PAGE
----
Wrong Move, don’t attack media, Deborah Malac tells govt of Uganda

BY Our Reporter

The U.S ambassador to Uganda, Deborah Malac has said the government’s attack on the media is a step in the wrong direction.

Malac, who was on Friday delivering a keynote address at a World Press Freedom Day national conference at Golf Course Hotel, said Uganda Communication Commission (UCC)’s recent directives to radios and TVs is indicative that media is under assault for doing its job.

On Wednesday, UCC ordered six televisions and seven radio stations to suspend its staff over alleged breach of minimum broadcasting standards. The affected media houses are; NTV, NBS Tv, BBS Tv, Bukedde Tv, Salt Tv, Akaboozi Fm, Beat Fm, Bukedde Tv, Capital Fm, CBS Fm, Kingdom Tv, Pearl Fm, Sapientia Fm, and Simba Fm.

Malac wondered why UCC hastily issued directives without defining sections of broadcasting standards that were allegedly breached by the media houses.

She pointed out other “quite concerning” trends curtailing media freedom in Uganda such as the closure of radio stations, hiking levies paid by radios and TVs, and proposal of new regulations. This repression of media, Malac said has a long-lasting effect on the media environment in Uganda.

Photo Credit: Faisal Kasirye
Photo Credit: Faisal Kasirye

Malac also referred to 2019 World Press Freedom Index where Uganda dropped 8 places–from 117 placings of 2018 to 125–out of 180 states ranked. Such performance and repression, she says send a wrong message to Ugandans.

Malac reaffirmed US mission support to the promotion of press freedom in Uganda and strengthening the organization of journalists.

“We, of course, must use our collective influence to urge the government to improve its record.

Today, as we have done in the past, the United State strongly urges the Uganda government to take action to protect and defend press freedom and to hold individuals who violate this freedom accountable,” Malac said.

Meanwhile, the European Union has expressed concern over the restriction of freedom of expression of the media and assembly in Uganda.

In their joint release issued on Friday, the European Union noted that they are deeply concerned by a series of recent incidents restricting the freedom of expression and assembly in Uganda, in particular, the Uganda Communications Commission (UCC)’s decision to suspend staff of 13 media houses over allegations of breaching minimum broadcasting standards.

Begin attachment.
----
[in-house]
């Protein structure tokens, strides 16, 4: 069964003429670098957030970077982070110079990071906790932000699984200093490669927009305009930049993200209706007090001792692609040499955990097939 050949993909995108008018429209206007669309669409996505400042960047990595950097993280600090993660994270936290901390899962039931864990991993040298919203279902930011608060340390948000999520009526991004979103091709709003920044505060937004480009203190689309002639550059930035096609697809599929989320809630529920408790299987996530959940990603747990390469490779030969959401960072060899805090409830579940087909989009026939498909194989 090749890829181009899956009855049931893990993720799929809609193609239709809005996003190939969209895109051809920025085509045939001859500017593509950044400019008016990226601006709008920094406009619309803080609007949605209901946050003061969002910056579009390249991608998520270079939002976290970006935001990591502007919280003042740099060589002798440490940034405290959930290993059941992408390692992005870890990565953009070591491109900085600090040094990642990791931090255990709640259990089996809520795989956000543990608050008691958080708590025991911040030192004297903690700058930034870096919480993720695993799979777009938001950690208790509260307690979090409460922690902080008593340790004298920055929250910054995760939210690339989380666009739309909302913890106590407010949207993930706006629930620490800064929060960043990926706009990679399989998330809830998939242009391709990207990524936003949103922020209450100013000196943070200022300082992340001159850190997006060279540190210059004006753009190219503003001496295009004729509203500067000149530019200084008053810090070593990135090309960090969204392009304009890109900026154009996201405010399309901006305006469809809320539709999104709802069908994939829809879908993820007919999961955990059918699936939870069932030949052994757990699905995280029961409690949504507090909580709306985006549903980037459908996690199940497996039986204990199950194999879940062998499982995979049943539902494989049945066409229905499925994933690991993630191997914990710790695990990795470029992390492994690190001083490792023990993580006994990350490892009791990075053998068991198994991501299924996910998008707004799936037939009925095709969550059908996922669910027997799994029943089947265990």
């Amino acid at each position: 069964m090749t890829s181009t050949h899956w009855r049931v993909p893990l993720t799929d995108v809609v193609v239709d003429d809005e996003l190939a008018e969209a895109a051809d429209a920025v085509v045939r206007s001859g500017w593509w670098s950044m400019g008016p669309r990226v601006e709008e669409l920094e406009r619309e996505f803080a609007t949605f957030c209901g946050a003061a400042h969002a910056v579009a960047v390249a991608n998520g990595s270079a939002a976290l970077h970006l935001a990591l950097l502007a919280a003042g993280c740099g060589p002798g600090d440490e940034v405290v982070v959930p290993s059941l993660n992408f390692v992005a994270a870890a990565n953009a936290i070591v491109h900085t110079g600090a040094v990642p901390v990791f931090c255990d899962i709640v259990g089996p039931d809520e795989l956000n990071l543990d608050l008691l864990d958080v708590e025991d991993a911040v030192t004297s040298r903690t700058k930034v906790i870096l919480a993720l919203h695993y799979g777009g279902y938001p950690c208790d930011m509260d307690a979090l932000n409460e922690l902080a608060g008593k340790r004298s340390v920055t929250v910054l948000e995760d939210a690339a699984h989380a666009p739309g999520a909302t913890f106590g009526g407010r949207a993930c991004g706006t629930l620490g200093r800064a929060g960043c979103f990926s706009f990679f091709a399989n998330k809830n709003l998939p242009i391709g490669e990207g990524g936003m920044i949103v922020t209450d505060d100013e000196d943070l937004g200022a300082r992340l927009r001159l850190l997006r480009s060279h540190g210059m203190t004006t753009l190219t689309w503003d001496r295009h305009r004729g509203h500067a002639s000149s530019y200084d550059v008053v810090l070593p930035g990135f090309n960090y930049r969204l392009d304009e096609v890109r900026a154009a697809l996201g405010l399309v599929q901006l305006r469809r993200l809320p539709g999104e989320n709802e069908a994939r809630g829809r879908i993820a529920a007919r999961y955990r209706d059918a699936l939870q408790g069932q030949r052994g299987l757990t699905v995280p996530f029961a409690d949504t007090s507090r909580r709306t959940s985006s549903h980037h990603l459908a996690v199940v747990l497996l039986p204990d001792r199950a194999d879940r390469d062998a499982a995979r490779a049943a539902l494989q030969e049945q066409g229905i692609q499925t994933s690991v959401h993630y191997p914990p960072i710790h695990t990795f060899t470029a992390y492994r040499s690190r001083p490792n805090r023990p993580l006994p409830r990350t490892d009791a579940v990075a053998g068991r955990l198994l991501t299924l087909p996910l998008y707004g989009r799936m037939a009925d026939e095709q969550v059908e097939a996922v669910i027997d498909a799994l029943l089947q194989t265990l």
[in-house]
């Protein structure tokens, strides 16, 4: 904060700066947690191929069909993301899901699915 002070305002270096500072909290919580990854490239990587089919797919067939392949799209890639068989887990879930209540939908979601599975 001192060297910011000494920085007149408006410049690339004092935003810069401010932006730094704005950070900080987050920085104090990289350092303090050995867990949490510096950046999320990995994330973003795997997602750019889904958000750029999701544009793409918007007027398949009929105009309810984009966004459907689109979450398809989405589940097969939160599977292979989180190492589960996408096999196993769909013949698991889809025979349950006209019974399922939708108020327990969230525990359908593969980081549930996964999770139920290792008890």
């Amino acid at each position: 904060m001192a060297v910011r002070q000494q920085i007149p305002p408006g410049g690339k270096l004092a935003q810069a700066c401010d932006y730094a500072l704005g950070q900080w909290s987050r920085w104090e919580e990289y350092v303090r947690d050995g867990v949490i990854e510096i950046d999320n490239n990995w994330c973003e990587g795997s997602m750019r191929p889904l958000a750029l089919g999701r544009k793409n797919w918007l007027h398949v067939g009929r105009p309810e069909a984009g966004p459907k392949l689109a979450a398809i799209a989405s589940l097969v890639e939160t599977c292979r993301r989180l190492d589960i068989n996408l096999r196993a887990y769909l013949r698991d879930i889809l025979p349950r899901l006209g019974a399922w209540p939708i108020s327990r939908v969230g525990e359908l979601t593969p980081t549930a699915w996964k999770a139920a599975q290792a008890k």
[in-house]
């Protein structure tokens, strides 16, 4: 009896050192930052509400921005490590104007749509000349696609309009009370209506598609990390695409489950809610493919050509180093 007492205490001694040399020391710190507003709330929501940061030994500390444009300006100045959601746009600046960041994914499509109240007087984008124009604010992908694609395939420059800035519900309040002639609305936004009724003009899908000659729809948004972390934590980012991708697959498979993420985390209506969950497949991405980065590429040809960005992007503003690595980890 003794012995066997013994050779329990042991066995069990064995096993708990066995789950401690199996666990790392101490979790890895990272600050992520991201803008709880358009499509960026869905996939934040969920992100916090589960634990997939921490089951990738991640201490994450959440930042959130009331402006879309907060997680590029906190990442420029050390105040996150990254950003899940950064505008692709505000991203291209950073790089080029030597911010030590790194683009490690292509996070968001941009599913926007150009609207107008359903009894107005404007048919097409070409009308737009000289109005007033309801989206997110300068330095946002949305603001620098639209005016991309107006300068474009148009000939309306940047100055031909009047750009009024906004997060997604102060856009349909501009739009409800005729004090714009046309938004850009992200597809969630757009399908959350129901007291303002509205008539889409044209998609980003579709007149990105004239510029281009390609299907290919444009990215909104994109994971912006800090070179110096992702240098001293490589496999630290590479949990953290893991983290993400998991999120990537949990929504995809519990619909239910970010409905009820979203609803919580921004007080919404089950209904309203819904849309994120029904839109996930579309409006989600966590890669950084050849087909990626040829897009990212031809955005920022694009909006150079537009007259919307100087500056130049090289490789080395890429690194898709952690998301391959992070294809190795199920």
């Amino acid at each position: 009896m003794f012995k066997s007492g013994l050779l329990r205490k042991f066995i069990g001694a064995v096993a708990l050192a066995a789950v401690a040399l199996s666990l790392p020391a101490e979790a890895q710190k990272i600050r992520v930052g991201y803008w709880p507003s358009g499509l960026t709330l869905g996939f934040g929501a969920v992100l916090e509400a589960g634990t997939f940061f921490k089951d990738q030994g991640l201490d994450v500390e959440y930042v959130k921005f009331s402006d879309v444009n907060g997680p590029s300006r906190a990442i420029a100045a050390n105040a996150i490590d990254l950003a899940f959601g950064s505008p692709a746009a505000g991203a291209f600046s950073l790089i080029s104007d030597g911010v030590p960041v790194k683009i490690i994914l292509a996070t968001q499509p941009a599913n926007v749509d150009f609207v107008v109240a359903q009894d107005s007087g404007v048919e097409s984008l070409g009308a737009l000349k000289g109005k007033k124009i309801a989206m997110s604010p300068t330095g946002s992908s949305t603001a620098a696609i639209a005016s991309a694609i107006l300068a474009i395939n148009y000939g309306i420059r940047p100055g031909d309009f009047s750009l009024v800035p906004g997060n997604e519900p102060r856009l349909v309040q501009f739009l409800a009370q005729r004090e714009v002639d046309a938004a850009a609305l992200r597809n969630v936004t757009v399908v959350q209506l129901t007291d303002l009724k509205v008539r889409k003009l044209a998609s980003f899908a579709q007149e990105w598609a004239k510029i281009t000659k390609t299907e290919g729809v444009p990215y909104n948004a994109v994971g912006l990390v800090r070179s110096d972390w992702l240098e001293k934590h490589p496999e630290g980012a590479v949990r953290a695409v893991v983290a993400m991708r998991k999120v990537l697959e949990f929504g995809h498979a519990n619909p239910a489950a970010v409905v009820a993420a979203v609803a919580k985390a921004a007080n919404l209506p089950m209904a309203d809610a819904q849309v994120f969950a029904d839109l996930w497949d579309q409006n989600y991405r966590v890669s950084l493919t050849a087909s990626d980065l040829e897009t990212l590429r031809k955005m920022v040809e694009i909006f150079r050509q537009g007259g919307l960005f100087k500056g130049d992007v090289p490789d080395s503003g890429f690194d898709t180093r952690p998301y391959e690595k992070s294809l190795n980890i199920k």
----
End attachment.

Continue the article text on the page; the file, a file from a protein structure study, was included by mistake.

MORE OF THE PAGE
“We are also concerned about the excessive use of force by the Uganda police and security forces against peaceful protestors and opposition.” The statement reads.

“We urge the Government to ensure the implementation of all the relevant laws and regulations in a way that allows all Ugandans irrespective of their political affiliations, to exercise fully and without fear, their basic democratic rights enshrined in the constitution,” the statement says.

EU also underlines the importance of upholding judicial processes and stressed the importance of full respect for the rule of law and the right to a fair trial as set down in the constitution.

Deborah Malac asks government to address teenage pregnancies

The United States Ambassador to Uganda Deborah Malac has asked the government to do more to reduce on the high number of teenage pregnancies.

Ambassador Malac also said that avoiding teenage pregnancies should not be the role of the parents but also the government.

“There is need by the government to address teenage pregnancy. It is not only the parents, but the government should also work together to protect the young girls,” Malac said.

Malac was speaking on Thursday in Kabarole district at the opening ceremony of the newly refurbished maternity unit at Bukuku Health Centre IV. The facility that cost 1.2 Billion Shillings was renovated with funding from the Centre for Disease Control-CDC under the Saving Mothers Giving Life – SMGL programme.

Richard Rwabuhinga, the Kabarole district LCV Chairperson had earlier told Ambassador Malac that the US government should support the district to reduce teenage pregnancy which he says stands at 32 percent and is one of the causes of school drop-outs.

Malac however tasked the district to work with parents, religious and cultural leaders in mobilising the community on the dangers of teenage pregnancies and preach abstinence from sex until the girls are old enough.

“Unwanted and unplanned pregnancies result into complications. The leaders, medical workers should emphasise that all girls should be encouraged to stay in school long enough to acquire education and skills,” Malac said.

Malac also asked men to test so that they are able to know their status. She added that the US will continue offering support to Uganda under the President’s Emergency Plan for AIDS ReliefPEPFAR.
 
Dr. Adeodata Kekitiinwa, the Executive Director Baylor Uganda said that 24 percent of maternal deaths in Uganda are a result of teenage pregnancies.

Records at the newly refurbished maternity unit indicate that the number of deliveries have increased from 12 in 2012 to 56 in 2016. The facility is equipped with 30 delivery beds and 10 incubators. It is also connected to the national power grid.

The Uganda Demographic Health survey 2015 indicates that about 14 per cent of young women and 16 per cent of young men had their first sexual encounter before the age of 15 while 57 per cent of young women had their first encounter before the age of 18.

According to the Population secretariat, of the 1.2 million pregnancies recorded in Uganda annually, 25 percent are teenage pregnancies. The secretariat also notes that the more than 300,000 teenagers who get pregnant annually also account for the bulk of unwanted pregnancies, which end up in unintended births or abortion.

 

-URN